This is not to suggest that pointless waterside drinking parties are a great thing. If parents really did drop their 15-year-olds off at the beach with a pat on the head and a 40-ounce of Coruba, they need a boot up the bum. But New Zealanders have been acting like drunken morons on New Year's Eve for decades. And there have been far worse occasions than what happened this year in Whangamata, Taupo or Auckland.
The trouble is that the rest of the world sees it. My Australian-domiciled sister was under the firm impression that the entire country was one big, drunken running battle with the police, having seen a wrap-up of "New Year's Eve around the world" on telly there. Sydney left an entirely different impression, of course - the city spent a million dollars on fireworks and it looked magnificent. The city was still, no doubt, full of pissed idiots - but at least they were idiots with something to do.
We couldn't expect Auckland City Council to put on the teeniest of celebrations, of course. They're far too busy siphoning money into Britomart to spend it on something frivolous like that. Actually, I'd give up the fireworks if the council would please, please fill the vast hole in Grey Lynn Park, which has sat sadly subsided for months and is now disgorging sewer rats literally the size of cats. I mean, forgive me, but isn't this exactly what city councils are meant to do?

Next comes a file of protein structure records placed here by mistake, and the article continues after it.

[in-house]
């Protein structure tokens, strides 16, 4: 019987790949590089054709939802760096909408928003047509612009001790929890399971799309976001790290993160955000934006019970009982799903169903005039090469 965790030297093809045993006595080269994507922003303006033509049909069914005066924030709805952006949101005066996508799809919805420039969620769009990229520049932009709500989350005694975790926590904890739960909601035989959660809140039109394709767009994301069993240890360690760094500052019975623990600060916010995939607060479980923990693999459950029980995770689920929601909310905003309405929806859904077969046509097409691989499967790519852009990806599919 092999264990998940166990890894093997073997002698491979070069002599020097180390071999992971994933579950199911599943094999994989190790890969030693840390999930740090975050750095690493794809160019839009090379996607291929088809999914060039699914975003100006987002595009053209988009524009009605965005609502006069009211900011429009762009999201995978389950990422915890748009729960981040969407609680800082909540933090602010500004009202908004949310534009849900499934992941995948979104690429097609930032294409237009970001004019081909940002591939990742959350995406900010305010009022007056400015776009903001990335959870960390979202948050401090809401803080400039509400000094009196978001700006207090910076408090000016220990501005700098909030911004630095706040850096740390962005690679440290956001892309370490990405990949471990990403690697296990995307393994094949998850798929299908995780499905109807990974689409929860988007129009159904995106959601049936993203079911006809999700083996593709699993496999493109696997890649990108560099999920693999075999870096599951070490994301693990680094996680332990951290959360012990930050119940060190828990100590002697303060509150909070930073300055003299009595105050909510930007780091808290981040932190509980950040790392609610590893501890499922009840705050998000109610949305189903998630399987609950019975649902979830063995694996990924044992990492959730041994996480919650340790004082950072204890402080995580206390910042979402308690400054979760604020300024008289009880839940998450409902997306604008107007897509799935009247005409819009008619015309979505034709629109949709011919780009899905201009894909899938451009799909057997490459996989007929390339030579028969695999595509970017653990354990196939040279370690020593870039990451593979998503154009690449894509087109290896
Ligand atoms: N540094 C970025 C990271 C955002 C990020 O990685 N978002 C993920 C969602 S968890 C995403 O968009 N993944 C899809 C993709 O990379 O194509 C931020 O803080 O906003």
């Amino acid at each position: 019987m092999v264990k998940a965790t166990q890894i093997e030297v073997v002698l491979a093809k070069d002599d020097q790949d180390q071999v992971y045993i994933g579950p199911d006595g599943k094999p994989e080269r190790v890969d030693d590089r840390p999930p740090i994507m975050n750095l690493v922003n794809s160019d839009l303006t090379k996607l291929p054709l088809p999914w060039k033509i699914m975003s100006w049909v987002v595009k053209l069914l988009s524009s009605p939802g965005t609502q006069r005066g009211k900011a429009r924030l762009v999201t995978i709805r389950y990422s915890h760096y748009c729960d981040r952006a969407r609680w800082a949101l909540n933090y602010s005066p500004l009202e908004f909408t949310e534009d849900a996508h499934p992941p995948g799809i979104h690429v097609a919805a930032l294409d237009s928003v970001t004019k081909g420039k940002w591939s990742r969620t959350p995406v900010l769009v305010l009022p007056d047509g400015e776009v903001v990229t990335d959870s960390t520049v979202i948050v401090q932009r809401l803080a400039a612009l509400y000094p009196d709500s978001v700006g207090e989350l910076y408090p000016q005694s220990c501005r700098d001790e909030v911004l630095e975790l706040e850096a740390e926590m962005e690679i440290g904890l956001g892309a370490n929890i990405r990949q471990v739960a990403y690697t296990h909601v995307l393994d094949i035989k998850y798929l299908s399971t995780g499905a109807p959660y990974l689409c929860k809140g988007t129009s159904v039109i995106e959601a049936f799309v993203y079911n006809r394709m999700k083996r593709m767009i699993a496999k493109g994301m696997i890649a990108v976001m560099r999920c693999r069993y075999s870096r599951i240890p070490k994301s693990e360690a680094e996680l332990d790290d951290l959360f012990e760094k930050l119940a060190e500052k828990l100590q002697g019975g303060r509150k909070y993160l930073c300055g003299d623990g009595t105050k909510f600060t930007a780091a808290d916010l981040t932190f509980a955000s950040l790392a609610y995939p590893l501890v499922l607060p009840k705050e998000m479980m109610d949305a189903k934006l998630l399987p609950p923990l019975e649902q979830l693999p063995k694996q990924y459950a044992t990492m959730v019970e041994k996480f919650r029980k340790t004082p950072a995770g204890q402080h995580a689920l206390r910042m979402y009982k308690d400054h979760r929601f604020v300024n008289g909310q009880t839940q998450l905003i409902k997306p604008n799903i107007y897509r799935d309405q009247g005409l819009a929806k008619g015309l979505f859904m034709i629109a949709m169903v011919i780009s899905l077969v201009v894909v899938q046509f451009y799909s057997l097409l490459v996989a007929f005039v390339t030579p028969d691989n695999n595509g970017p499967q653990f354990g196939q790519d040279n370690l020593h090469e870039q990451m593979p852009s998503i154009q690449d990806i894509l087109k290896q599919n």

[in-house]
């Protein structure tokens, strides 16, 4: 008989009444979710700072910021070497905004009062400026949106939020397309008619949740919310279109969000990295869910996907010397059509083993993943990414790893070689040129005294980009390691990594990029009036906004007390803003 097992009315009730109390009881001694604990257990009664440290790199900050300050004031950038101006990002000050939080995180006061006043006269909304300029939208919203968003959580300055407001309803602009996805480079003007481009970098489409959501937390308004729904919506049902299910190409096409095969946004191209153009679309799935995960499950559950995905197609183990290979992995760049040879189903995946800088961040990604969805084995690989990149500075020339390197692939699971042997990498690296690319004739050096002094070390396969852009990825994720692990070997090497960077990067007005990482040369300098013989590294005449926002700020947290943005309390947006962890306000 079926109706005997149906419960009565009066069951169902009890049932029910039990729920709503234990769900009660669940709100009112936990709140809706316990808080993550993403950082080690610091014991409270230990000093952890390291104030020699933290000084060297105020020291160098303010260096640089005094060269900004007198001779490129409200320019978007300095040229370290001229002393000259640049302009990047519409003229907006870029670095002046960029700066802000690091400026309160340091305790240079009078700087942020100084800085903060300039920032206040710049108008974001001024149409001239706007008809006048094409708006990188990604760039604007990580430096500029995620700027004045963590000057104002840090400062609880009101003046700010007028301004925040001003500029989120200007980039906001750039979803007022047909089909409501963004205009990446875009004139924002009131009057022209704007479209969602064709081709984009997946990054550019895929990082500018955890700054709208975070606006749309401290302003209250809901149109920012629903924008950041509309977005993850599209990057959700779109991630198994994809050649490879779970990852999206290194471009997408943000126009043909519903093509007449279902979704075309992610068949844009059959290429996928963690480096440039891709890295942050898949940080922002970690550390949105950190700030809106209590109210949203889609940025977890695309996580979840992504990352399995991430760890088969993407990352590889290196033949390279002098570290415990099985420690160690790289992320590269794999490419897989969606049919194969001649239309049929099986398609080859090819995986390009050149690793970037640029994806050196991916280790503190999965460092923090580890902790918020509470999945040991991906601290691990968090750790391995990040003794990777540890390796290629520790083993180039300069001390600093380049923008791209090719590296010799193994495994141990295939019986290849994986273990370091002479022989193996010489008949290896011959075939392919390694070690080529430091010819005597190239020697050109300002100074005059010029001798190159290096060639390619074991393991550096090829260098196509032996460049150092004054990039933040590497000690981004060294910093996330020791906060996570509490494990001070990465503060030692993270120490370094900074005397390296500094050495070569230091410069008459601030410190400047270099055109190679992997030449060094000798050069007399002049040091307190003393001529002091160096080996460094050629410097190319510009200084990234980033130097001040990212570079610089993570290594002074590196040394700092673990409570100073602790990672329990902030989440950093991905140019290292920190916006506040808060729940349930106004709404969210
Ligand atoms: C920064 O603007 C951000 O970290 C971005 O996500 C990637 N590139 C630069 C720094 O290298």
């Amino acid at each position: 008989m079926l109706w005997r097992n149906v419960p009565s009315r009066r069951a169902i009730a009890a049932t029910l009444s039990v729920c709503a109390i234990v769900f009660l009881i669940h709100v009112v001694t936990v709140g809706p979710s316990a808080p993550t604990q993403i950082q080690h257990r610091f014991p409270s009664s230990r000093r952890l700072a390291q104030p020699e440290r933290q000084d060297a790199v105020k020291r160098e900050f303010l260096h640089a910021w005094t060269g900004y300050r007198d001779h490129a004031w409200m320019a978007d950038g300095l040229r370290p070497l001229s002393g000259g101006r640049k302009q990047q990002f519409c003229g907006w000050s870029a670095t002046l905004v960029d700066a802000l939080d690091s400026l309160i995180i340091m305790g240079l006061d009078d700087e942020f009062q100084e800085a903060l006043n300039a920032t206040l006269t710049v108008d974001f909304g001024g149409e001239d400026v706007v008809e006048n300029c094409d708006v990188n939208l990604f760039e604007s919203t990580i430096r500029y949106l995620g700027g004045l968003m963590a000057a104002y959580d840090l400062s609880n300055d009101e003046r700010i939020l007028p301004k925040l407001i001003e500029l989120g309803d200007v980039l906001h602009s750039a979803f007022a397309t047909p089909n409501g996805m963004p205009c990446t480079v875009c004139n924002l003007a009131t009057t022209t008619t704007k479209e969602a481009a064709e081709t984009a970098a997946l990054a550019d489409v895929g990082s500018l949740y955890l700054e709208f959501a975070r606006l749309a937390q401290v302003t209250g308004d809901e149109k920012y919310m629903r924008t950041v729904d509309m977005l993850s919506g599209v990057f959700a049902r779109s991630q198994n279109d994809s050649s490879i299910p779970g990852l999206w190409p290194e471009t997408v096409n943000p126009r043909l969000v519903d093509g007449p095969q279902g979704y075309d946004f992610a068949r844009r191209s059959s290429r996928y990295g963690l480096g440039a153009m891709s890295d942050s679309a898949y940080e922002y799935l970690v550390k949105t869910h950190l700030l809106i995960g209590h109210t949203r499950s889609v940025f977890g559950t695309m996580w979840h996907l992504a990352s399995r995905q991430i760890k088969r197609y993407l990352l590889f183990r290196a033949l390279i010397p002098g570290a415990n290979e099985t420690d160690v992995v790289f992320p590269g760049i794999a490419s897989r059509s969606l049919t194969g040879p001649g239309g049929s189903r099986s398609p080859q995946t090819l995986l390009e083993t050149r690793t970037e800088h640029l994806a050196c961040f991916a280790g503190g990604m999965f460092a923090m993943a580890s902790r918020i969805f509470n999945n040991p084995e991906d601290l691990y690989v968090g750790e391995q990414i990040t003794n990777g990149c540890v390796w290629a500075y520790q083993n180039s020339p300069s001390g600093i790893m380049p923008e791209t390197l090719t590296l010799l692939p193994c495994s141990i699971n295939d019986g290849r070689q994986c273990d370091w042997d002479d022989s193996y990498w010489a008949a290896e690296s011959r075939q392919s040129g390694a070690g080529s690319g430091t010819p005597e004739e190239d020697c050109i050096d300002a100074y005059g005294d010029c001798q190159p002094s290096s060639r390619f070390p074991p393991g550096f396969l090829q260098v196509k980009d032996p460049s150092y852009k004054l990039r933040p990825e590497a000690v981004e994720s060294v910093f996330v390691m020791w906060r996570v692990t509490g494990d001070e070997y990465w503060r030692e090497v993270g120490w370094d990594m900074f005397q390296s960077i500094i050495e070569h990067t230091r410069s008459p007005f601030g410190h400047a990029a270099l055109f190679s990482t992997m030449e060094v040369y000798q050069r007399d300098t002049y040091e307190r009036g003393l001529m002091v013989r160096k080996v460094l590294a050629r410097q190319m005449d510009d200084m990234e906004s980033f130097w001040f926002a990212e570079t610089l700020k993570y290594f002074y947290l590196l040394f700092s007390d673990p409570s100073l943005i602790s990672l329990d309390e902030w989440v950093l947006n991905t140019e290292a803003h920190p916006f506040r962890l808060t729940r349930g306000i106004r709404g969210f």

The latest joke in the dark and continuing comedy that is Auckland local government is the new regional tax, which has been snuck in during the holidays. Now, instead of the city council paying its dues to the regional council, Aucklanders will be paying both bodies directly. This will cost nearly a million dollars to bring in and an extra $2.6 million every year just to collect, all, according to the city council, so the two bodies' "branding" can be kept separate. Look, branding is me taking the kids to 'Space Jam' - it's not a group of dull middle-aged men failing to fix the drains.